The coronavirus outbreak is dominating the public consciousness. According to a consumer survey by Bospar, 55.3% of Americans are afraid of contracting COVID-19 (the disease the virus causes) this year. Although some areas are currently more affected than others, the impact of the virus is widespread, leaving business owners and consumers worldwide in a state of uncertainty.
As the Centers for Disease Control and Prevention (CDC), and other health agencies continue to monitor the outbreak and implement testing and prevention procedures, thousands of individuals around the U.S. (including some government officials) are in self- or government-mandated quarantine.
At this point, lawmakers, businesses, and individuals alike are still determining what to expect from this outbreak and how to prepare for a variety of outcomes.
Supply Chain Interruption
In addition to the risk of losing business from customers, small businesses may also find it difficult to access supplies and receive shipments from their vendors as the coronavirus continues to spread. So far, these supply chain interruptions have mostly been experienced by businesses who source products and supplies in China, but it’s possible that the uncertainty in the market and the demand of particular products (hand sanitizer, soap, cleaning supplies) over others will also impact the general flow of goods to small businesses.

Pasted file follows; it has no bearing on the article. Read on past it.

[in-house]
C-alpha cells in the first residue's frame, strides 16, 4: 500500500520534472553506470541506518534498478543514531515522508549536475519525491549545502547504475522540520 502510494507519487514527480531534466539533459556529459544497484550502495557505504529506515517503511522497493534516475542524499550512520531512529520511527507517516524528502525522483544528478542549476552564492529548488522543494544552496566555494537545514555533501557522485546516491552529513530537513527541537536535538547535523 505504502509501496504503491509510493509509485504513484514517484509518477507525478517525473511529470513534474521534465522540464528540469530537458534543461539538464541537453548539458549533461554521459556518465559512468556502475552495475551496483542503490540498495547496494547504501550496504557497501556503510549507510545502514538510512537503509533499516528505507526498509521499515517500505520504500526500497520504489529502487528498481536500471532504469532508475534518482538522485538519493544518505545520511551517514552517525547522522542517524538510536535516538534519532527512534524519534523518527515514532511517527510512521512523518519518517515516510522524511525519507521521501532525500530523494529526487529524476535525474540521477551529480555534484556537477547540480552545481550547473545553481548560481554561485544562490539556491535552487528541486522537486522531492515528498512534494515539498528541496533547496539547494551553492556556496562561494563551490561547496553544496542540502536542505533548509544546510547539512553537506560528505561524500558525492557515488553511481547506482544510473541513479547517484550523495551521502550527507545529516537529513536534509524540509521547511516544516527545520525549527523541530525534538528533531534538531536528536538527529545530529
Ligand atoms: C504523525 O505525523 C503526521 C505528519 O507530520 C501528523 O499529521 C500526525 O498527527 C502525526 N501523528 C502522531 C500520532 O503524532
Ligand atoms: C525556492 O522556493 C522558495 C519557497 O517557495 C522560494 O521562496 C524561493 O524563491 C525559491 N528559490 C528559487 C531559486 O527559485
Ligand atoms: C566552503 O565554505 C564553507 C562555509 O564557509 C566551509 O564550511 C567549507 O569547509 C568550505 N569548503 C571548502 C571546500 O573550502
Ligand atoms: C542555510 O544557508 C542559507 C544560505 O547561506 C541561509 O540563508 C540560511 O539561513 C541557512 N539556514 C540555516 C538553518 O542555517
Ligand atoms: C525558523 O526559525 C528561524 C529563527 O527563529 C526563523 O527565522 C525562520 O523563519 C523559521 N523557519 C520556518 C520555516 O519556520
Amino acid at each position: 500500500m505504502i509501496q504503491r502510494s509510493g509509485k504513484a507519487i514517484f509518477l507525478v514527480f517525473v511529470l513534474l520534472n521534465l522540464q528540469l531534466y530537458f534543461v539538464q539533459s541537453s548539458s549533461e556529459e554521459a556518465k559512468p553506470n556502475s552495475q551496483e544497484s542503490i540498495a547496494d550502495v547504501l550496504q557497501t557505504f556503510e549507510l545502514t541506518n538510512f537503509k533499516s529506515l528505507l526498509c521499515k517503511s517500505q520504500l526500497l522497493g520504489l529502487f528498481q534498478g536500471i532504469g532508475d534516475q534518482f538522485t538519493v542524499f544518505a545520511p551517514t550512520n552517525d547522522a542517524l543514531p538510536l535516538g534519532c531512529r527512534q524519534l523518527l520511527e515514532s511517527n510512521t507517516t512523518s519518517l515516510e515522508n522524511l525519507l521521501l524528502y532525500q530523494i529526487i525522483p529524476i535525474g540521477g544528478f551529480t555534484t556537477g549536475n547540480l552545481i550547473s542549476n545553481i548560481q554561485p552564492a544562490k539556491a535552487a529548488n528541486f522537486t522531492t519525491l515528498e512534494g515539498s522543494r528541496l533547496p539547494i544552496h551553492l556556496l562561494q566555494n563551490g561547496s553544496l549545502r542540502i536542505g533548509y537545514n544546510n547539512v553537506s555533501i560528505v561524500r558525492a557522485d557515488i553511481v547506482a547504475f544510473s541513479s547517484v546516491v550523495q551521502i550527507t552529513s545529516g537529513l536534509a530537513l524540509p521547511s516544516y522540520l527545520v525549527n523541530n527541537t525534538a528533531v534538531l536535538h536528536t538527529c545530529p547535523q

As a small business owner, perhaps one of the biggest reasons that you’re concerned about the possible effects of coronavirus (other than for general health and well-being) is finances. Many small businesses operate on tight budgets and this market and consumer uncertainty can mean big problems for your finances—even possibly leading to concerns about paying your rent or mortgage, paying your employees, and affording general necessities.
Luckily, lawmakers and officials have anticipated these concerns and have already taken actions to mitigate the impact of the virus for small businesses specifically. On March 10 the U.S. Committee on Small Business held a hearing to discuss “The Impact of Coronavirus on America’s Small Businesses,” where they heard from health experts, economists, and small firms disrupted by the virus with the goal of working to establish best practices to prepare for and react to the pandemic.
On March 3, the Federal Reserve cut interest rates by half a percent—making it easier and more affordable for businesses who do need financing right now to get capital.
For more information on the possible outcomes of this outbreak and tips on how you can mitigate its interruption on your business, check out the full guide from Fundera.
Fundera exists to help business owners make smarter financial decisions. We do this by helping small businesses confidently shop, compare, and understand the financial solutions they need to succeed.